Open Jo urnal of Obstetr ics and Gynecology, 2011, 1, 104-108 OJOG
doi:10.4236 /ojog.2011.13018 Publ ished O nline S ept ember 2011 (http ://
Published Online September 2011 in SciRes.
Age-specific distribution of Human Papilloma Vir us (HPV)
mucosal infection among young females
Annalisa Pieralli*, Maria Graz ia Fallani, Virginia Lozza, Serena Corioni, Manuela Longinotti,
Massimiliano Fambrini, Carlo Penna
Department of the Sci ences for Woman’s and Child’s Health, University of Floren ce, Italy.
E-mai l : *
Received 30 May 2011; re v i s e d 5 July 2011; accepted 13 July 2011.
The goal of our study was to describe the age-specif ic
distribution of HPV genotypes and related disease
among females under the age of 25 years. A prospec-
tive cohort study was carried out. We enrolled 85
young females aged 16 - 25 years (30 aged 16 - 19 and
55 aged 20 - 25 years) ref erred to our colposcopic unit
after a repeated abnormal Pap smear result . Every
patient unde rw ent an H PV DN A test ing, a co lposcopy
and eventually a cervical biopsy. Participants were
proposed to follow-up or trea t ment on request. Treat-
ment was performed by destructive or excisional laser
CO2 therapy. Data were analyzed by Fisher’s Exact
test. The overall preva lence of low -ri sk HPV amounted
to 80% among 16 - 19-year-old girls, while the o ver all
prevalence of high-risk HPV was 85.5% among 20 -
25-year-old patients. The univariate analysis of cho-
sen characteristics of HPV-disease demonstrates the
statistically significative difference of this infection
between the two groups of age (P < 0.005). We ob-
served a particular age-specific stratification of HPV
genotypes and related disease, which appeared to be
characterized by a cut-off at the age of 20 years. Ac-
cording to our data, cervical screening program in
Italy seems to start later than the beginning of
HPV-related pathology.
Keywords: HPV; Epidemiology; Adolescents; Genital
According to available data, genital infection with the
Human Papillomavirus is highly prevalent in young fe-
male population from all countries and it is the most
common sexually transmitted infection among sexually
active girls [1-6]. Its prevalence in young women ranges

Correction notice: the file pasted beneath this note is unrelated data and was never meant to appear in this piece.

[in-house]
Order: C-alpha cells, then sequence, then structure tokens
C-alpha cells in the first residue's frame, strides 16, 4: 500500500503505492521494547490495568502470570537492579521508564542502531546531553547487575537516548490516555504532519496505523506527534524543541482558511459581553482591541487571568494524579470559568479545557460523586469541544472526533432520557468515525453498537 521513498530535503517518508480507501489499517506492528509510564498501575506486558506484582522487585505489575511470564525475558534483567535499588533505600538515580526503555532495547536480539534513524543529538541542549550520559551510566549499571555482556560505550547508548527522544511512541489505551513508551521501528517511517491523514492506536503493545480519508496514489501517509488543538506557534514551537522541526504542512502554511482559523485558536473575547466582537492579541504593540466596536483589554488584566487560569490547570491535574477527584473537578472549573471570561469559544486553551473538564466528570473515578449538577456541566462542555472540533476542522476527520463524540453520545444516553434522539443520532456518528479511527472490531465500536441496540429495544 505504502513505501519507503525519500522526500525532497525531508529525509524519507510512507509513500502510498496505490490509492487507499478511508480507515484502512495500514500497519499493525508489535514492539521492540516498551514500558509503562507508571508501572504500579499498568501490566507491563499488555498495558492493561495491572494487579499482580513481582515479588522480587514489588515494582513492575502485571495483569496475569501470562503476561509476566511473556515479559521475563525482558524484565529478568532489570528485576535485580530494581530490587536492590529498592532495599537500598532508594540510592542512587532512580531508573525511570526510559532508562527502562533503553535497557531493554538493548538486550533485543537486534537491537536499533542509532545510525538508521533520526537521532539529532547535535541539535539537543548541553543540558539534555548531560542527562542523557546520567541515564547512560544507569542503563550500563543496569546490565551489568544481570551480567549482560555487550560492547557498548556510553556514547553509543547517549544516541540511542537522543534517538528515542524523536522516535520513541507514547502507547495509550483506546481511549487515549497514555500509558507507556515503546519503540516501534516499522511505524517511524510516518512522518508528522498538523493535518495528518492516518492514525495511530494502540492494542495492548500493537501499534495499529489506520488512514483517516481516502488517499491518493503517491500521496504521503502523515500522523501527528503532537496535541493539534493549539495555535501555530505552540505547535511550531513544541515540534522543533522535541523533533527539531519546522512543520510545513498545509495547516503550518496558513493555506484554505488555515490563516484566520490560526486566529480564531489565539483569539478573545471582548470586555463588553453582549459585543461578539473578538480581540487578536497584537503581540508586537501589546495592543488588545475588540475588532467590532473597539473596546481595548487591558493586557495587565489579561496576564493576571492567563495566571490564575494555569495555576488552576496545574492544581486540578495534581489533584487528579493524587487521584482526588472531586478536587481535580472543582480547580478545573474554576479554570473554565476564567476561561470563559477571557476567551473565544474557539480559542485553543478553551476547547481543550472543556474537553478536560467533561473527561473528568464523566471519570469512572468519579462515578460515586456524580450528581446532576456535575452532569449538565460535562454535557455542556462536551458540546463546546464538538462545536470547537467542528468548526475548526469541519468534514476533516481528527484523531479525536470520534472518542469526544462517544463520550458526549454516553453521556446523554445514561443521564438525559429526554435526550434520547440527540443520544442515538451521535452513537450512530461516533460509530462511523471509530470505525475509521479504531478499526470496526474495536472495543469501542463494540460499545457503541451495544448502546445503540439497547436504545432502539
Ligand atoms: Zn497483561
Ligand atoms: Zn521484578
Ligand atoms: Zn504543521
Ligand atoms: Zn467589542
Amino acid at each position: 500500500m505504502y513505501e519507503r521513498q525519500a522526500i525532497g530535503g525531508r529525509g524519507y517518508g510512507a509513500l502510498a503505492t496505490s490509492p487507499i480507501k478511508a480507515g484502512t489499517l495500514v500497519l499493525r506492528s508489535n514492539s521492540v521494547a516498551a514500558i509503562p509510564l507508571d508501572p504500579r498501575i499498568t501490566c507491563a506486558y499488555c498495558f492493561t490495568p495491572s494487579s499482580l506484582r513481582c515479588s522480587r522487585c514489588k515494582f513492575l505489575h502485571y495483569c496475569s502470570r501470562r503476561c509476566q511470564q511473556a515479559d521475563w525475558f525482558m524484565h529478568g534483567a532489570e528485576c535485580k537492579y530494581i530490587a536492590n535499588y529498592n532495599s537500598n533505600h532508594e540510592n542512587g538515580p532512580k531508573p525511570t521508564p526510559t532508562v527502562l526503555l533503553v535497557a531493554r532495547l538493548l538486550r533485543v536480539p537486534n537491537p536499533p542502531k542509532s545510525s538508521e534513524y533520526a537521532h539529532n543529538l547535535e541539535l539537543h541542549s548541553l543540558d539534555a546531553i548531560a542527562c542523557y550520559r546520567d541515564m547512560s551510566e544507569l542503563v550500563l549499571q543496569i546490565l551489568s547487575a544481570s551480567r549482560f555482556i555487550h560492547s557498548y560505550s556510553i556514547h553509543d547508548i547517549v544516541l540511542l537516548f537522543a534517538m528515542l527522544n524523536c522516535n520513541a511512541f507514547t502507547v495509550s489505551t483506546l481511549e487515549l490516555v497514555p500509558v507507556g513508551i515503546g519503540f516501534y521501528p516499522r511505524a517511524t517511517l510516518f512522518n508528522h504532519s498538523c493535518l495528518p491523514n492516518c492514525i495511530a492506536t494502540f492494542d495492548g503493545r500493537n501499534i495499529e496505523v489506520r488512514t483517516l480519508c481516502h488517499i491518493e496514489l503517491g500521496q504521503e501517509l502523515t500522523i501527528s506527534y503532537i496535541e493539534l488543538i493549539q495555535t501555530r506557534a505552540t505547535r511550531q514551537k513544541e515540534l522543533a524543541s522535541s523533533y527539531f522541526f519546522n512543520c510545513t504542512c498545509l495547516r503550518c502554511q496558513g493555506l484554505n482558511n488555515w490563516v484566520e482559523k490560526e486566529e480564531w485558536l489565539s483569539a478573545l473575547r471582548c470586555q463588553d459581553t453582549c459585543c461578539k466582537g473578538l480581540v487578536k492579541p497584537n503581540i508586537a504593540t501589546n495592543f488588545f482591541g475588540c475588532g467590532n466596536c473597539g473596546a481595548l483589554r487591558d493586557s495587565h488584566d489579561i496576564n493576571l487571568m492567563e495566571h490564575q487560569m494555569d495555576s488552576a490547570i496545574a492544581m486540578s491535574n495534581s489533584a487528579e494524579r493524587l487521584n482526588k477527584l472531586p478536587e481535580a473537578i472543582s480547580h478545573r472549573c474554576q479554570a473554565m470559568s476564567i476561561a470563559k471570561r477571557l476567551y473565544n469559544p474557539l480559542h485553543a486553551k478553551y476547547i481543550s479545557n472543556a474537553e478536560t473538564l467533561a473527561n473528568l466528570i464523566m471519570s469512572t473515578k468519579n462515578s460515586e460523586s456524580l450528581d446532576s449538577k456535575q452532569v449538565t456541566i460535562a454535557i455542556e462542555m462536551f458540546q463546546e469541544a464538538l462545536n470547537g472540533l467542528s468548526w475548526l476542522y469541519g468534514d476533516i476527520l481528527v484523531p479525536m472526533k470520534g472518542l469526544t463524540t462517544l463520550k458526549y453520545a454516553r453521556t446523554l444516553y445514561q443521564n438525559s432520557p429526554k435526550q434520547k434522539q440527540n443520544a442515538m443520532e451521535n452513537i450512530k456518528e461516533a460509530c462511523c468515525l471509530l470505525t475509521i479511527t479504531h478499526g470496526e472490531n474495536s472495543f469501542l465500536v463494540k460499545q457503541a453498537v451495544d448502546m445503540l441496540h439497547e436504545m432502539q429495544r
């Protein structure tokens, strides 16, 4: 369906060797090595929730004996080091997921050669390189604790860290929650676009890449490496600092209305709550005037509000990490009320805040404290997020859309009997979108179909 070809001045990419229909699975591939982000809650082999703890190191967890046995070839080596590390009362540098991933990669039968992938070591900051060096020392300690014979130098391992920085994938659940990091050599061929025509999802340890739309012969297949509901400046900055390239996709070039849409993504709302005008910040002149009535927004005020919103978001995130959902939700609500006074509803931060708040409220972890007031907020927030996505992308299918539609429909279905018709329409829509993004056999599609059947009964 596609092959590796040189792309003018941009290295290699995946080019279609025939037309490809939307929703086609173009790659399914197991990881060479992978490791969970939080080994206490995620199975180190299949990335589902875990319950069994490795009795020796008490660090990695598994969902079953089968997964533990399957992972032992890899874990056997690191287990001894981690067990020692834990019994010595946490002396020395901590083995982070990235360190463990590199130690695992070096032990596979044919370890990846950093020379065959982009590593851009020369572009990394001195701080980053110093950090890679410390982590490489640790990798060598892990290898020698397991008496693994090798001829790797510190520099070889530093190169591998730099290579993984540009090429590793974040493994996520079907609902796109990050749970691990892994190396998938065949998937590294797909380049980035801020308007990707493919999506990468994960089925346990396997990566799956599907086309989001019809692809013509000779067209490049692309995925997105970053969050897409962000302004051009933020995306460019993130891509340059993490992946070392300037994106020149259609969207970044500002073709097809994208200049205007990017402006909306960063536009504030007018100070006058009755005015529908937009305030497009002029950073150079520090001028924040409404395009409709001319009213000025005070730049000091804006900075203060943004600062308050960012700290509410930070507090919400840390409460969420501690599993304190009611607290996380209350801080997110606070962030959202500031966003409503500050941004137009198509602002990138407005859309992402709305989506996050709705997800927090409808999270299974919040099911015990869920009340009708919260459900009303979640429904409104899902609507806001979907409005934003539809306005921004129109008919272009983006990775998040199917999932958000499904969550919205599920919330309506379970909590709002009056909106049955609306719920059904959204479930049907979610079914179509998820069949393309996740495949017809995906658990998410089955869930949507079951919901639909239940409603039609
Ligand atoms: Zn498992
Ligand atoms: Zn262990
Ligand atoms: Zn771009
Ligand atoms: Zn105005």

from about 20 to 46% in various countries [7-9].
Sexually active adolescents show the highest HPV
prevalence and incidence and over 50% - 80% of them
acquire the infection within two-three years of initiating
sexual intercourse.
Data about the re al di strib utio n of HPV mucosal i nfec-
tion and re lated histological l esions in young wo men are
scarce in literature. The actual knowledge of HPV-linked
genital pathology and its natural history in adolescence
principally derives from screening test results and not
from clinical and histological findings, because care pro-
viders are sure that cell abnormalities are usually tran-
sient in adolescent population, and they advise observa-
tion by repeating cytology or HPV DNA testing and not
second level evaluation [10].
Since a quadrivalent (HPV 6, 11, 16 and 18) and a bi-
valent (HPV16 and 18) prophylactic HPV vaccine have
been licensed, since the vaccination does not affect the
course of an existing vaccine-type infection and the ef-
fectiveness of immunization for subsequent infections is
uncer t ain, pre-vaccination data on the occurrence of HPV
infection and its nat ural history in the adolescence popu-
lation would be essential to mo nito r the impact of vacci-
nation itself.
There is only one study in literature describing the
age-specific distribution of HPV types within a popula-
tion o f girls aged 11 - 26 and it was conducted determin-
ing the specific sero p r evalence [11].
It has been already demonstrated that only 50% HPV
infected women have detectable levels of antibodies to
the HPV type with which they were infected and that